I just posted a new version of the function estDiversity, which also adds a new method for computing the reconstructed diversity at each internal node. This function basically implements the method of Mahler et al. (2010) in which we first reconstructed historical biogeography of Greater Antillean *Anolis* - and then we estimated the standing 'island-wise' lineage density at each node, integrating over the islands on which the node might have been found.

Our method for doing this is relatively simple. We just reconstructed ancestral states first at each node, and then along each edge at the height of the node; and then we just added the probabilities from the latter & multiplied them by the probabilities of the former. So, for instance, if a given target node had a (empirical Bayesian) posterior probability of being on Puerto Rico of 0.5, and Hispaniola of 0.5; and a hypothetical competing lineage was on Puerto Rico with probability 0.5 & Hispaniola with probability 0.5 (for convenience of illustration), then our point estimate of the number of competing lineages for the first node is:

*P _{t}(PR)*×P

_{c}(PR)+

*P*×P

_{t}(H)_{c}(H)

=0.5 × 0.5 + 0.5 × 0.5

=0.5

in which subscripts

*t*&

*c*are

*target*&

*competitor*, respectively.

This makes perfect sense because the following four scenarios are expected with equal probability: (*PR _{t}* ,

*PR*), (

_{c}*PR*,

_{t}*H*), (

_{c}*H*,

_{t}*PR*), and (

_{c}*H*,

_{t}*H*) - and exactly 1/2 of the time our target node arises with one competitor. The same logic extends to multiple competing lineages, probabilities different from 0.5, & more than two islands.

_{c}The only identified issue with prior versions of estDiversity is that I had been using scaled conditional likelihoods for *P _{t}* instead of marginal reconstructed ancestral states; whereas for

*P*I was (properly) using marginal reconstructions. (For more information on the distinction, search my blog.) I've realized that this was not right for some time, but had not heard any interest in the function so I hadn't gotten around to fixing it.

_{c}In addition to this, though, the new version of the function also gives the option of using stochastic maps to compute ancestral lineage density directly. It does this just by performing stochastic mapping using make.simmap, and then - at each internal node - counting the number of lineages at the height of the node with the same state as the node. For each stochastic map, each time a new node coexists with a competitor from mapped to the same island, we add 1/nsim. Otherwise, we add nothing.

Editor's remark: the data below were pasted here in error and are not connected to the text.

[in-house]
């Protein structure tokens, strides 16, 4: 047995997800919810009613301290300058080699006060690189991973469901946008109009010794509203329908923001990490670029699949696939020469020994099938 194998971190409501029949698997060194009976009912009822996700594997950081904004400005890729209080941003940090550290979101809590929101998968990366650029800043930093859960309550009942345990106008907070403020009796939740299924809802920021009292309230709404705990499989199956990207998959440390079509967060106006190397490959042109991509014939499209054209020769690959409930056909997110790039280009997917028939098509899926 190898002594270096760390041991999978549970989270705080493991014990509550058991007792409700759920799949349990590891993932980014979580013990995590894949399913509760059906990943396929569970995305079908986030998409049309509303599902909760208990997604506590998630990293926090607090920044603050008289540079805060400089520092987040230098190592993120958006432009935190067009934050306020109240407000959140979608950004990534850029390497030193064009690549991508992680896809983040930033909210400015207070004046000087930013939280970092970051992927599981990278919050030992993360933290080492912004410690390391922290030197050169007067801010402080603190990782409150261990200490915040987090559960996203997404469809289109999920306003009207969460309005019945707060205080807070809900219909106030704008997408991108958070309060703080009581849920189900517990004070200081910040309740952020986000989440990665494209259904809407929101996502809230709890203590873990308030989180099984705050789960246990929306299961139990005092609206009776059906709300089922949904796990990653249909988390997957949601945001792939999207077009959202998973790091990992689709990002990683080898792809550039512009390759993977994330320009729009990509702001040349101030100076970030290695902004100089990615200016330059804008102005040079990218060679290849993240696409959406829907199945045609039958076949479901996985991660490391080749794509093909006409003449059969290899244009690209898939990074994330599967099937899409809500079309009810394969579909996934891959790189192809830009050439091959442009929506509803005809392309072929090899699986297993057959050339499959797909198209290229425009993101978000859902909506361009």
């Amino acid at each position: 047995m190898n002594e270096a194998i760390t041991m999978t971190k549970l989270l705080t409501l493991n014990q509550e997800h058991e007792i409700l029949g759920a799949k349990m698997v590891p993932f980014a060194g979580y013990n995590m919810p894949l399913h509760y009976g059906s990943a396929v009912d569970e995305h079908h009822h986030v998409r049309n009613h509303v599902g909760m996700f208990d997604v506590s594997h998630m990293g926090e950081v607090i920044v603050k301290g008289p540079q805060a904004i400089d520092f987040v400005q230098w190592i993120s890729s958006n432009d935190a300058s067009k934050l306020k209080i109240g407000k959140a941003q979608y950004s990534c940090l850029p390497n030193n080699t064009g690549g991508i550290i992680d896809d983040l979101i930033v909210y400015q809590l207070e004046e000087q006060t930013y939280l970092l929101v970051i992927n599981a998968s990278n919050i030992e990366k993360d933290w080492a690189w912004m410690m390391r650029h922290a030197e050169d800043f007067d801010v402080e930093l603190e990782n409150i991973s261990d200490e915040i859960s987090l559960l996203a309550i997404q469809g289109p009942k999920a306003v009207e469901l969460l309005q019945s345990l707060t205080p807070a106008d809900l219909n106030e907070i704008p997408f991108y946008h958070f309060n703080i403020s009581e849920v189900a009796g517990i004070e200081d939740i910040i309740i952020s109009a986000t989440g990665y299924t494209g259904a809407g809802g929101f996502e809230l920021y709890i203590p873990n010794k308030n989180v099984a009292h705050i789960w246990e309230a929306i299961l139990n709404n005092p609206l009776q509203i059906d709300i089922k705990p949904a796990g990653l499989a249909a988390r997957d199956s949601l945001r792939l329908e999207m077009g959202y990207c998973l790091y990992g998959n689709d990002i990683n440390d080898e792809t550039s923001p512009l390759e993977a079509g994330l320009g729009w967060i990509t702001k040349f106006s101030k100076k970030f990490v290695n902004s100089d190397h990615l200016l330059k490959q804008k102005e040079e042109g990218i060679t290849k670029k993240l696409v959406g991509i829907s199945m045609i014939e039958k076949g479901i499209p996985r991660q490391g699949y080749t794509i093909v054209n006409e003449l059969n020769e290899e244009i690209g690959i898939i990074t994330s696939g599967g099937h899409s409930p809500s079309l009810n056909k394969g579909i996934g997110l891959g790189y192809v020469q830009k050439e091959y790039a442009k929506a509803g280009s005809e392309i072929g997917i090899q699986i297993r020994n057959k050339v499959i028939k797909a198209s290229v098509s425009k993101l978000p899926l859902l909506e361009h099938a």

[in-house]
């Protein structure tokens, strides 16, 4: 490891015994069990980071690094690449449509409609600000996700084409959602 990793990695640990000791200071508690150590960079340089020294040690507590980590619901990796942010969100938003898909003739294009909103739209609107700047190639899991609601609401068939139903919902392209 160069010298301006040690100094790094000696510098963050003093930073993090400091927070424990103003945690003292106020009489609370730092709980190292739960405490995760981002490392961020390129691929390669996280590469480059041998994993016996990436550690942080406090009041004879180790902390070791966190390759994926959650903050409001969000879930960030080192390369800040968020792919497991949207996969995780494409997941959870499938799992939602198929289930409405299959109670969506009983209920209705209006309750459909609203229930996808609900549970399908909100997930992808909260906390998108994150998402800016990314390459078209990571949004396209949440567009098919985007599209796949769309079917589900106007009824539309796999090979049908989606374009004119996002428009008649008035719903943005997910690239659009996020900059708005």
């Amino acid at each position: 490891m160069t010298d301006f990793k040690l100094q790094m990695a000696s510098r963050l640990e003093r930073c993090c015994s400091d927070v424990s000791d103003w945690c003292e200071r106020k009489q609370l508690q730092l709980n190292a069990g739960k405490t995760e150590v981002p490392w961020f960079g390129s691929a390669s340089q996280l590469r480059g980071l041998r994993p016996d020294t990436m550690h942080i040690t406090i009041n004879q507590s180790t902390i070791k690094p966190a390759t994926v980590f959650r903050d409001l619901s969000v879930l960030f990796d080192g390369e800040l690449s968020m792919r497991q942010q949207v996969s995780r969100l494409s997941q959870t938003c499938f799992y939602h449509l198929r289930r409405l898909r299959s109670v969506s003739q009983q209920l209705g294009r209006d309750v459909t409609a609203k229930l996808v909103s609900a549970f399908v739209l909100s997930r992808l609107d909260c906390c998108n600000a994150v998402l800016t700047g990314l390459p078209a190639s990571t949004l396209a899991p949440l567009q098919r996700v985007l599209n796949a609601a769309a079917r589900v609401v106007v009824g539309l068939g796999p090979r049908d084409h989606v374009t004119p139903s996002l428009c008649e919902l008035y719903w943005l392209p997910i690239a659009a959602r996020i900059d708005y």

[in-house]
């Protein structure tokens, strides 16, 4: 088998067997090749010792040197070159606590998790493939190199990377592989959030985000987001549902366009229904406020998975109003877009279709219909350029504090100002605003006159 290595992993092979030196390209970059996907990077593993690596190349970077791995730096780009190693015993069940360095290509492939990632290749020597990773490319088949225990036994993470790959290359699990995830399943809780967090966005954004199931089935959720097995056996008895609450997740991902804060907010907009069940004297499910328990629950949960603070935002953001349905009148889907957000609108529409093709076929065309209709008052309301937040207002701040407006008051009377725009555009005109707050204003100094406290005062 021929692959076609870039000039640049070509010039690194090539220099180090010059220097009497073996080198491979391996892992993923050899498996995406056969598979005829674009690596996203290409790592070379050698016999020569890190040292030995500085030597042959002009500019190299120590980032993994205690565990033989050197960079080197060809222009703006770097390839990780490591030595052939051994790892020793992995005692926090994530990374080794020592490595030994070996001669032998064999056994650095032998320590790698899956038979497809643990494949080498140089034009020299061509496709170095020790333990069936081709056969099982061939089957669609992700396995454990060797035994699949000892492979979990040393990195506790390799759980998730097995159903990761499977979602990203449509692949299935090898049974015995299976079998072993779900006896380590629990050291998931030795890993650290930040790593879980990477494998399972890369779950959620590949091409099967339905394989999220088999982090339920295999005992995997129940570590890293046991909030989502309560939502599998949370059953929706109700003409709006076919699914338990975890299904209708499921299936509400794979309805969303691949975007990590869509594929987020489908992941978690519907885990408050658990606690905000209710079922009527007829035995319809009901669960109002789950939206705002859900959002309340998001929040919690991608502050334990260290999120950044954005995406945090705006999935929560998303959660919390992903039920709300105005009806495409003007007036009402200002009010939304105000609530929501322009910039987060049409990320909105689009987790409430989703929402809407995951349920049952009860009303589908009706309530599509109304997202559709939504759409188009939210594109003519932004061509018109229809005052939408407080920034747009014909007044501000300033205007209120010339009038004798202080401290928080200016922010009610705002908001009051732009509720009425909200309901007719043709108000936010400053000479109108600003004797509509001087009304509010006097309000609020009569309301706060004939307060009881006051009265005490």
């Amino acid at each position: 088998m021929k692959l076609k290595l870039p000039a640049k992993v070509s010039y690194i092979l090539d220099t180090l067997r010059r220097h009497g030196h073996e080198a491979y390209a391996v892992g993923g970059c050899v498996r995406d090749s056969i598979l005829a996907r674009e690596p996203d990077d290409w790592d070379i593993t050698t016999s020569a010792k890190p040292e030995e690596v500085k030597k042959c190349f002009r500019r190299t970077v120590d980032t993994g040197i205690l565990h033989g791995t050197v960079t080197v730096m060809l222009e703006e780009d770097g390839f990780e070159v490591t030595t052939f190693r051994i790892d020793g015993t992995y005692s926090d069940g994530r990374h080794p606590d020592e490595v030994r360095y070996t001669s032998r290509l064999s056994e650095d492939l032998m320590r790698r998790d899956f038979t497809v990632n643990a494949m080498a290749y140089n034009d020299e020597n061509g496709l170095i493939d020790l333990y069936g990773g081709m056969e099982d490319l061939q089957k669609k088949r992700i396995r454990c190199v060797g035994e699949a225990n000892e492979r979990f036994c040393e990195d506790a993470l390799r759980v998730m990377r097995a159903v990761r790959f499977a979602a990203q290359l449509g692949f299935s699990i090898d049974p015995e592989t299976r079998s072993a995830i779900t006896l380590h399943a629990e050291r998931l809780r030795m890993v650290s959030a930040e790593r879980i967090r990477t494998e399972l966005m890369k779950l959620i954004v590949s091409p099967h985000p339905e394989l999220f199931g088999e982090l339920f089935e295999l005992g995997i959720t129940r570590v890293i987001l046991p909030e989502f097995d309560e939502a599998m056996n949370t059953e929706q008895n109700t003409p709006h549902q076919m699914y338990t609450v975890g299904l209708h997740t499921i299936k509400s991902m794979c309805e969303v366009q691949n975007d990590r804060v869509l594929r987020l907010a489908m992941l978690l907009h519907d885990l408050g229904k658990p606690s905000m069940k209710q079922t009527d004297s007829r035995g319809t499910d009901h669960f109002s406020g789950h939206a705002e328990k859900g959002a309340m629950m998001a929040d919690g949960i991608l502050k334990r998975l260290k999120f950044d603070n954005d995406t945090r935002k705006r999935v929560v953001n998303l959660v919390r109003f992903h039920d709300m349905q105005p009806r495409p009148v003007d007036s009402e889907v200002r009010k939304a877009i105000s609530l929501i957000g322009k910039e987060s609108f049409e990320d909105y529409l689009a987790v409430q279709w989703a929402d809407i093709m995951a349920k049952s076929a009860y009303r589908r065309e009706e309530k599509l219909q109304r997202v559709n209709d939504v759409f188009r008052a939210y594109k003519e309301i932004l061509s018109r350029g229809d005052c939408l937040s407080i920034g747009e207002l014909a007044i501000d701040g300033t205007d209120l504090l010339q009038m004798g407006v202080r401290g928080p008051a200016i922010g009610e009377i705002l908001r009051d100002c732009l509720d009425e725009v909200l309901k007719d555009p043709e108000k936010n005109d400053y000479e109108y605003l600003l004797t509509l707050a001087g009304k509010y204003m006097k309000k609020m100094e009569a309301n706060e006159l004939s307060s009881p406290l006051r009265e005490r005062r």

We should probably actually prefer to this because this will account for the possibility (virtually guaranteed when nodes are close to each other in the tree) that the probabilities at a node and along competing edges are not independent.

Both methods are really slow, unfortunately. They seem to yield similar results:

Please wait. . . . Warning - this may take a while!

Completed 10 nodes

Completed 20 nodes

Completed 30 nodes

Completed 40 nodes

> d.asr

48 49 50 51 52

0.0000000 0.8721167 1.8606261 3.2793402 4.7093087

53 54 55 56 57

15.0590177 6.5464430 9.5738490 11.7358135 0.2020746

58 59 60 61 62

1.0892816 2.0400146 3.0361920 3.6605135 0.4269534

63 64 ...

1.2145138 ...

> d.maps<-estDiversity(tree,x,method="simulation")

Please wait. . . . Warning - this may take a while!

Completed 10 nodes

Completed 20 nodes

Completed 30 nodes

Completed 40 nodes

> > d.maps

48 49 50 51 52 53 54 55 56 57

0.00 0.99 2.67 3.64 6.28 16.08 9.10 12.02 14.04 0.22

58 59 60 61 62 63 64 65 ...

1.03 2.03 3.03 4.20 0.39 1.19 2.19 ...

> plot(d.asr,d.maps)

This new version depends on a number of other updates, so to test it (and please do!), I recommend downloading the newest phytools build (phytools 0.2-47), rather than trying to run the function from source.

Bug fix here. - Liam

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